Alabama Sen. Jeff Sessions is speaking out — at length — about how presumptive Republican presidential nominee Donald Trump first caught his notice in 2005, and why he endorsed him over Texas Republican Sen. Ted Cruz for president.
“Well, I had met Trump once before when he testified before a committee that Sen. Tom Coburn and I hosted to deal with the excessive expenditures to refurbish the U.N. building in New York,” Sessions said, adding that the projected cost for the project was $1 billion. Trump had built Trump Tower in Manhattan for $200 million and didn’t know why it would cost five times as much for renovations.
“I could do it for $500 million, what they’re going to spend $1.6 billion for. The only difference is my job would be better,” Trump had said at the time in 2005.
“He was a magnificent witness,” Sessions said on Glenn Thrush’s “Off Message” podcast. “The reporter who asked me about his testimony said: ‘Sessions gushed about his testimony.’ But it was remarkable. It was clear. He knew exactly how you should refurbish a building. He pointed out event after event that were wasteful, and he promised if it were given to him he would save the U.N. $1 billion in doing it.”
Trump came by Sessions’ office to visit with the senator and his staff after delivering his testimony, Sessions said. “That was really the first time.”
Eleven years later, Trump launched his presidential bid and again Sessions took notice: Trump developed similar nationalist views on immigration and attracted crowds of shocking size only two months after announcing his run.
“I had not been in any way involved in planning the event in Mobile [Alabama],” Sessions said. “And I had something else to do, but it became clear that it was going to be such a big event, that I should be there.”
“He had already adopted my immigration views, in large part. And he was saying things that I thought were valuable about immigration… He had a strong view that we were going to end the lawlessness at the border, we would use a wall, and then he laid out other principles of immigration, many of which were consistent with what I have said.”
“He also had begun to question trade, which I had begun to question also. I’ve been previously… I’ve voted for almost all of these trade agreements, but had come to believe they were not working for the average American,” he said.
“My view was: This excessive flow of immigration was impacted adversely the wages of the American people, which is a plain fact. I also concluded that the trade agreements weren’t working as promised, and [were] depreciating the wages, the manufacturing base, and the jobs of Americans, and they both needed to change, and he was out there.”
Sessions said he was “intrigued” by Trump and remarked on how early in the race the campaign drew tens of thousands of people to attend his rally. “It got the whole country’s attention.”
“I liked that hat,” Sessions said — he had briefly worn a white “Make America Great Again” hat while on stage with Trump in August. “We do need to make America great again. And I put his hat on for a little bit, but I didn’t endorse him, but I thanked him for coming, thanked him for raising the issues that were important, thanked him for talking about immigration, and considering the views that we worked on for a number of years on what a good immigration policy would be.”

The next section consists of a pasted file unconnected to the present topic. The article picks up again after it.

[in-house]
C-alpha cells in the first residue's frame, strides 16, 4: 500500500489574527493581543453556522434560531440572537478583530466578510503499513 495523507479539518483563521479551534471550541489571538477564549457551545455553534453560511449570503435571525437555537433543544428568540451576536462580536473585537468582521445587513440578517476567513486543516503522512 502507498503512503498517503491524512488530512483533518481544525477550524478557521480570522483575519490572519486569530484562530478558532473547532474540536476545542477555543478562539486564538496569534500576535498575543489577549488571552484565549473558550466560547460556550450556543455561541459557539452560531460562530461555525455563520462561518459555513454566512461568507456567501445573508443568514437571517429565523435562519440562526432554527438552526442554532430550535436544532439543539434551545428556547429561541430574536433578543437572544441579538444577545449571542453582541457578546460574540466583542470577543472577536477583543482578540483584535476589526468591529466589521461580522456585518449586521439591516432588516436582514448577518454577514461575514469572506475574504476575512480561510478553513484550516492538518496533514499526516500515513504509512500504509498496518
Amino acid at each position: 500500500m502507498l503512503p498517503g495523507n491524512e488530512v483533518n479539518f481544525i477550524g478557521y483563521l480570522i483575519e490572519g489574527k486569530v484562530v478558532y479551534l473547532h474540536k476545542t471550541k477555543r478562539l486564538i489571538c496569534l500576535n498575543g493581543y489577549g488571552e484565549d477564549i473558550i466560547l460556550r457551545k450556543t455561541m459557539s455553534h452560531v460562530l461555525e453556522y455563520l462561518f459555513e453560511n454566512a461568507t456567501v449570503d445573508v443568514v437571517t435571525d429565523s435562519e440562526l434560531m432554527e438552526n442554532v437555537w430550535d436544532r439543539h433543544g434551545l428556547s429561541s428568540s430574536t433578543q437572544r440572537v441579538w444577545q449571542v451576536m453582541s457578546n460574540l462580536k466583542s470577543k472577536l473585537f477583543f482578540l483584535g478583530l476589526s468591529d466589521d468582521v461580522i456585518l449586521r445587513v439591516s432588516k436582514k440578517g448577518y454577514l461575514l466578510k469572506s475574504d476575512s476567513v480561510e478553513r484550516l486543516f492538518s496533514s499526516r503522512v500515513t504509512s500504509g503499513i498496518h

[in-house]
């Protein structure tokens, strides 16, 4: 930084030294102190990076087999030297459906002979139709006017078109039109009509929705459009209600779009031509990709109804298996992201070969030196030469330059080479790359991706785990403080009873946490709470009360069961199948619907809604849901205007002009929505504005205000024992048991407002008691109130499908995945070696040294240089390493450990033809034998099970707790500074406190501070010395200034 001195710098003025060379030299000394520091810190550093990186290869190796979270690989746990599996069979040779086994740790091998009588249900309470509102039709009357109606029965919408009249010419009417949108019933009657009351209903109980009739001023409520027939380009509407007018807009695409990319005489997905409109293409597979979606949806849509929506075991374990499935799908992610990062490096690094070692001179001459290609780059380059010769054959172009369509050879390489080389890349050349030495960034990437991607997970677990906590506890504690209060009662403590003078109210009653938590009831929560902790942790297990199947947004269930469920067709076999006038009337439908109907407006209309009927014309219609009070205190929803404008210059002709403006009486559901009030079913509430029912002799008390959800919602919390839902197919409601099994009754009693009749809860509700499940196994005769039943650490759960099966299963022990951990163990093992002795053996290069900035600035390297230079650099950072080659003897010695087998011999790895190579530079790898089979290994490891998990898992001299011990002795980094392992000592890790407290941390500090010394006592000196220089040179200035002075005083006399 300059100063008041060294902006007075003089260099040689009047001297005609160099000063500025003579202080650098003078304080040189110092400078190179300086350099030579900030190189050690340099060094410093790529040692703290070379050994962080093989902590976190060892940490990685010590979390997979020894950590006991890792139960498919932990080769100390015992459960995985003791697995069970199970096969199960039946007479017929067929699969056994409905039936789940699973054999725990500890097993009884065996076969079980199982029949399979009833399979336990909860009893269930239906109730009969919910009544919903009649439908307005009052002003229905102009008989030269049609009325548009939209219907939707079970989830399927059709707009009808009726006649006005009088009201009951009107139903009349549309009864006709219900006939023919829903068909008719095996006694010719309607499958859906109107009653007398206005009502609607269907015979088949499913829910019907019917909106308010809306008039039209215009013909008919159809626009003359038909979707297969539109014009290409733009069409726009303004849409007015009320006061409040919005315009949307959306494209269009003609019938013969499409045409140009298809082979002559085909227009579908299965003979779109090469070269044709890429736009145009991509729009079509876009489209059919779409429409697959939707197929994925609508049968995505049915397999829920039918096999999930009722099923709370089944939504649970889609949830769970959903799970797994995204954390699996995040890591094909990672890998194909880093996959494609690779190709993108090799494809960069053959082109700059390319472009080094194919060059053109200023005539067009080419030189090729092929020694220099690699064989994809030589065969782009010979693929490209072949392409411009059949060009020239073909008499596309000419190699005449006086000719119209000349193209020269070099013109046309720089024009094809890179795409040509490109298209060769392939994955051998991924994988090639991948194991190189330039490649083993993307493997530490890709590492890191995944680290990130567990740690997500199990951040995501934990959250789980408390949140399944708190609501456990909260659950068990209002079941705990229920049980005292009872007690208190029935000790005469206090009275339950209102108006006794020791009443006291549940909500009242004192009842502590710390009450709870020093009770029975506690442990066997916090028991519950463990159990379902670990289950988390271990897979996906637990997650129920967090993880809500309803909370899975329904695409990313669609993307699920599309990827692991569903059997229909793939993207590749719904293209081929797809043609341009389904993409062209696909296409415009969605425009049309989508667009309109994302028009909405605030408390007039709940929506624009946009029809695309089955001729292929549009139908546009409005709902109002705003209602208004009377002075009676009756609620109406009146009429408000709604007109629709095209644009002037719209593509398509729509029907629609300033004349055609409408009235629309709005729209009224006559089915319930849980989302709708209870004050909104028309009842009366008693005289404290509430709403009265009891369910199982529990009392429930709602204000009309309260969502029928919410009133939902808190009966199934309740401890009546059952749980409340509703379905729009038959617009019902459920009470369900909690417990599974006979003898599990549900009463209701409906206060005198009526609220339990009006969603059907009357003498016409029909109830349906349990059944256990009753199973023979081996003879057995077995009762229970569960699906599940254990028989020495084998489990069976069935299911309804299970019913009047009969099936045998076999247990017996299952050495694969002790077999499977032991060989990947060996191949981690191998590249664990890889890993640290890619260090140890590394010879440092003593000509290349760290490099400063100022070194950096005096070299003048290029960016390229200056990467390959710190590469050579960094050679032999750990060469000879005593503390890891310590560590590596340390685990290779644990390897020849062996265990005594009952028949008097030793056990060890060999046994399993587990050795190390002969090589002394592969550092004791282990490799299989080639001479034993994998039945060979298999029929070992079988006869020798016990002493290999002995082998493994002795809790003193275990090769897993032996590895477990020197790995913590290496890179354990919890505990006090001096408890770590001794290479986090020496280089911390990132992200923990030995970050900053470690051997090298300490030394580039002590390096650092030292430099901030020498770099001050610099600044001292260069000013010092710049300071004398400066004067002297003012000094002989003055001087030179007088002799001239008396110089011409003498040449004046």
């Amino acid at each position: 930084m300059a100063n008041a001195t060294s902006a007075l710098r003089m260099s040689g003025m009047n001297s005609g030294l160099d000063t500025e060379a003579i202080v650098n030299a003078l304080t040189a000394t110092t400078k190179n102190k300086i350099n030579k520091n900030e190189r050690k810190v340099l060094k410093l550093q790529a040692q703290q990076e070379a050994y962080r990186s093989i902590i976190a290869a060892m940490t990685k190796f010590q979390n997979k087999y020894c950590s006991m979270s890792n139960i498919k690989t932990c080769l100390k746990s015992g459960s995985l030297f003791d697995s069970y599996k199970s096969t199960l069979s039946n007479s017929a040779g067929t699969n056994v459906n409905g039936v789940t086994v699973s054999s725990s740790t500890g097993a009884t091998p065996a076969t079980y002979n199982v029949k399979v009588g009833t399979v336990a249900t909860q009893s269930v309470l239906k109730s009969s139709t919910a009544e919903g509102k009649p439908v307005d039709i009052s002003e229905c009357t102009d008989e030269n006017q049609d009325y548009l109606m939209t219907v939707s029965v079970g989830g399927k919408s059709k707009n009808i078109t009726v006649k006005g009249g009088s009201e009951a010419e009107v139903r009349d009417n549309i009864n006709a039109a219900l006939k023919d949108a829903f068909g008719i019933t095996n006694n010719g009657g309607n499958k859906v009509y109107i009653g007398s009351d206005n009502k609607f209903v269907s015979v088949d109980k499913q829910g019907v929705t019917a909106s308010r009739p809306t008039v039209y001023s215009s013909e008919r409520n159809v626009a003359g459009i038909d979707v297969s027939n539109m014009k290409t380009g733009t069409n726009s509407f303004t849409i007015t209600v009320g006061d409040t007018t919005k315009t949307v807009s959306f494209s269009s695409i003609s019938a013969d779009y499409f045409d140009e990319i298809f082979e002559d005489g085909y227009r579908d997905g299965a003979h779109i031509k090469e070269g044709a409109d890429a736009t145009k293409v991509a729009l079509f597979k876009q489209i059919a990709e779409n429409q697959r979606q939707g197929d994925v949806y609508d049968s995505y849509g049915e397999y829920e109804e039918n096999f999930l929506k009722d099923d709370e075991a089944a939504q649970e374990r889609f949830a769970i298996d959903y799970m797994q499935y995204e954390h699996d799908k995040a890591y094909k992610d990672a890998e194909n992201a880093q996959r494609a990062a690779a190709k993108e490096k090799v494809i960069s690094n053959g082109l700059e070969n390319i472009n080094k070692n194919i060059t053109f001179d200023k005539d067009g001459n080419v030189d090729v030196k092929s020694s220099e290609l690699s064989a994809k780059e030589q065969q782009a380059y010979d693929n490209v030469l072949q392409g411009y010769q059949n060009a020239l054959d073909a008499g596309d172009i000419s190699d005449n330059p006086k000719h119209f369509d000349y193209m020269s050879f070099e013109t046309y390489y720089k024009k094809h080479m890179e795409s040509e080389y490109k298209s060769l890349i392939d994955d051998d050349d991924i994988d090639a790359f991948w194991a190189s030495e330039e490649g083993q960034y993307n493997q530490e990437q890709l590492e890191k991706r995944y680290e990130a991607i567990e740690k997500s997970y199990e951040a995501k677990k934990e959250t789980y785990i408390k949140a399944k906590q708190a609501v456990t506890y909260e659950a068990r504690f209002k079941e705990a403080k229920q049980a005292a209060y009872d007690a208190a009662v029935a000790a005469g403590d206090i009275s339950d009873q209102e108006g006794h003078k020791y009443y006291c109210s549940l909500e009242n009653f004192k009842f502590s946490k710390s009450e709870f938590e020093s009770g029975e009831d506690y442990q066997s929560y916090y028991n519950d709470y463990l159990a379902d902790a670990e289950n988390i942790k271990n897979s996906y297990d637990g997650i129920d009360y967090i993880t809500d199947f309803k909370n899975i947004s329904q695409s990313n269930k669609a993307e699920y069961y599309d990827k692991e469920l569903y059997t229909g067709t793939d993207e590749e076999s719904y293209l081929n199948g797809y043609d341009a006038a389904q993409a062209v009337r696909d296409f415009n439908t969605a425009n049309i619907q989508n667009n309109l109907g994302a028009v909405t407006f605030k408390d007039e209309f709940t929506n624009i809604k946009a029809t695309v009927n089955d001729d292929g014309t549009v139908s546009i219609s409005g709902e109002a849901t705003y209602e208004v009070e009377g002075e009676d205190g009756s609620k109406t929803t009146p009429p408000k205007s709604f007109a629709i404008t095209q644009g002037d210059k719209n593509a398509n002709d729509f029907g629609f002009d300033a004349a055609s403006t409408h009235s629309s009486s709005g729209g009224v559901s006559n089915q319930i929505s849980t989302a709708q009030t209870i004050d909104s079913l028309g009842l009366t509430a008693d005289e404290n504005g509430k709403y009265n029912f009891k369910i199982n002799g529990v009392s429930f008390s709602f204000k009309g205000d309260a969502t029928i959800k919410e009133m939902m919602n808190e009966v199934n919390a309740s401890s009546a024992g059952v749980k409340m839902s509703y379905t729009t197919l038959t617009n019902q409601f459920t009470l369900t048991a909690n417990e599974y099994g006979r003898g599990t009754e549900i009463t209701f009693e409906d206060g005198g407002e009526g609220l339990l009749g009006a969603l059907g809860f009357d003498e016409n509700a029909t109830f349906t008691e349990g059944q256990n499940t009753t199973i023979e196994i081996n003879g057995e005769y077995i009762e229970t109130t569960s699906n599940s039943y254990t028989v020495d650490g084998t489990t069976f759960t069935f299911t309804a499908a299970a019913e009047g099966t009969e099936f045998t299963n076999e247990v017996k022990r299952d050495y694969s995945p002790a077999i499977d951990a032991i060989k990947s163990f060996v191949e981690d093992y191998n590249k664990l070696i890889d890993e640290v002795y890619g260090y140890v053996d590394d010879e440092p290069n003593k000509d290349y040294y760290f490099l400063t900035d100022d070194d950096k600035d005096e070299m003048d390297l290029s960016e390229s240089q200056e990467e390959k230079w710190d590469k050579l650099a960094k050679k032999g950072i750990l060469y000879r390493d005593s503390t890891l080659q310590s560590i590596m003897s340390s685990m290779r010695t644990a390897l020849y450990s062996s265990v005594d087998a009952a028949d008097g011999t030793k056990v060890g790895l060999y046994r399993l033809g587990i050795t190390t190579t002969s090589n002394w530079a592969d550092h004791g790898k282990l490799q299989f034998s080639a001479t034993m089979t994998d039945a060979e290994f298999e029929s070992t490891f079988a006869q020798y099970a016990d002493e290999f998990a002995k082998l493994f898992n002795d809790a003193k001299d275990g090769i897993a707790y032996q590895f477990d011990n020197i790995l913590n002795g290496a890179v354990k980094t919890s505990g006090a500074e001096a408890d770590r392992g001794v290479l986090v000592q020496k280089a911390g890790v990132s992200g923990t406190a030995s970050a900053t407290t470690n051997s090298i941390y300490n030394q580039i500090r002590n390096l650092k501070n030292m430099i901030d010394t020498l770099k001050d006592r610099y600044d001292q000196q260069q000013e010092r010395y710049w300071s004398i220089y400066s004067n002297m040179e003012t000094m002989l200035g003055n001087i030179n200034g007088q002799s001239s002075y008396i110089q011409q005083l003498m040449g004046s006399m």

“But he captured the audience. It was an incredible crowd,” he added. “If you think about it, that was 25,000 or more people, more than a year ahead of the election. I’ve never seen that kind of crowd. In the last weeks of an election, but not that far out.”
“I’ve had very little negative pushback. I think people in the Senate know that I have believed for a number of years, and have been outspoken, that we need to listen to what the American people are telling us. And we need to focus more on the wellbeing of people who make lower wages, $50,000 and below.”
Asked what made him grant his endorsement to Trump in February rather than rival Cruz, with whom Sessions has worked with in Congress on immigration issues, Sessions said Trump discussed the dire economic straits poorer Americans faced “more clearly.”
“He believed that the whole history of trade agreements — most of which I’ve supported over the years — have not been effective. And I’ve come to believe he’s right!” Sessions added his turnaround on trade came about in recent years as he watched trade deals sold as a benefit to Americans gut the middle class.
“I supported the Korean trade agreement in 2011. They promised when it was signed, President Obama said it would increase our exports to Korea by $10 billion a year. Well, that creates jobs in America. That sounds good. Last year, 2015, there was no increase like billions of dollars,” he said firmly. “There was like a $100 million increase in our exports to Korea. Whereas their imports to us went up $12 billion, and our trade deficit increased 240 percent. Same thing happened with China. I voted for that — one of the worst votes I believe I’ve cast. I voted for that in 2000 in and the numbers are the same.”